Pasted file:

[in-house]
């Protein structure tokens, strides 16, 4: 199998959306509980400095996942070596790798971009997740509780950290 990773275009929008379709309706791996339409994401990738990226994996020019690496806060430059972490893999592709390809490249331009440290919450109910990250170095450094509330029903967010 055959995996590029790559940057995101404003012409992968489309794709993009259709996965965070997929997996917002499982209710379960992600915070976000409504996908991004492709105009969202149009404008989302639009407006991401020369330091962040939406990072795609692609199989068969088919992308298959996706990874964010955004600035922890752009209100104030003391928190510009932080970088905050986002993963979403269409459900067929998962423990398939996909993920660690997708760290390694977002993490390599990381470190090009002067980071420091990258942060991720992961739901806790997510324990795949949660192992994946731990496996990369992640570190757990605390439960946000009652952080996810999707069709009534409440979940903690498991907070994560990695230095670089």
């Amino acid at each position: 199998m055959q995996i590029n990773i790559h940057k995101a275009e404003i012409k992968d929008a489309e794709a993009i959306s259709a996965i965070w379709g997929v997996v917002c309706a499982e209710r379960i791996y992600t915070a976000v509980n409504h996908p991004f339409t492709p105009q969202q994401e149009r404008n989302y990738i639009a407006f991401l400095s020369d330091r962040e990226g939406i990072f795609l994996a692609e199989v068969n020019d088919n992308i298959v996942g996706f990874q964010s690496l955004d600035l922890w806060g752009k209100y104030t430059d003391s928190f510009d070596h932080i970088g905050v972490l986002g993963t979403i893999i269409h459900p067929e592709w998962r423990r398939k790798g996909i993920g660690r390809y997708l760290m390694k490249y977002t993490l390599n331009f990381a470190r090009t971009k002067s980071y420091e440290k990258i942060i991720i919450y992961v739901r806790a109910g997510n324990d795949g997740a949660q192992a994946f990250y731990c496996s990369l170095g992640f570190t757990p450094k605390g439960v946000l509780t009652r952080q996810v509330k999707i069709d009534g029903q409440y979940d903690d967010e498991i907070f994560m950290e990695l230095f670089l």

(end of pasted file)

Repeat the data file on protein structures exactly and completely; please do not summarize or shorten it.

[in-house]
């Protein structure tokens, strides 16, 4: 199998959306509980400095996942070596790798971009997740509780950290 990773275009929008379709309706791996339409994401990738990226994996020019690496806060430059972490893999592709390809490249331009440290919450109910990250170095450094509330029903967010 055959995996590029790559940057995101404003012409992968489309794709993009259709996965965070997929997996917002499982209710379960992600915070976000409504996908991004492709105009969202149009404008989302639009407006991401020369330091962040939406990072795609692609199989068969088919992308298959996706990874964010955004600035922890752009209100104030003391928190510009932080970088905050986002993963979403269409459900067929998962423990398939996909993920660690997708760290390694977002993490390599990381470190090009002067980071420091990258942060991720992961739901806790997510324990795949949660192992994946731990496996990369992640570190757990605390439960946000009652952080996810999707069709009534409440979940903690498991907070994560990695230095670089």
């Amino acid at each position: 199998m055959q995996i590029n990773i790559h940057k995101a275009e404003i012409k992968d929008a489309e794709a993009i959306s259709a996965i965070w379709g997929v997996v917002c309706a499982e209710r379960i791996y992600t915070a976000v509980n409504h996908p991004f339409t492709p105009q969202q994401e149009r404008n989302y990738i639009a407006f991401l400095s020369d330091r962040e990226g939406i990072f795609l994996a692609e199989v068969n020019d088919n992308i298959v996942g996706f990874q964010s690496l955004d600035l922890w806060g752009k209100y104030t430059d003391s928190f510009d070596h932080i970088g905050v972490l986002g993963t979403i893999i269409h459900p067929e592709w998962r423990r398939k790798g996909i993920g660690r390809y997708l760290m390694k490249y977002t993490l390599n331009f990381a470190r090009t971009k002067s980071y420091e440290k990258i942060i991720i919450y992961v739901r806790a109910g997510n324990d795949g997740a949660q192992a994946f990250y731990c496996s990369l170095g992640f570190t757990p450094k605390g439960v946000l509780t009652r952080q996810v509330k999707i069709d009534g029903q409440y979940d903690d967010e498991i907070f994560m950290e990695l230095f670089l």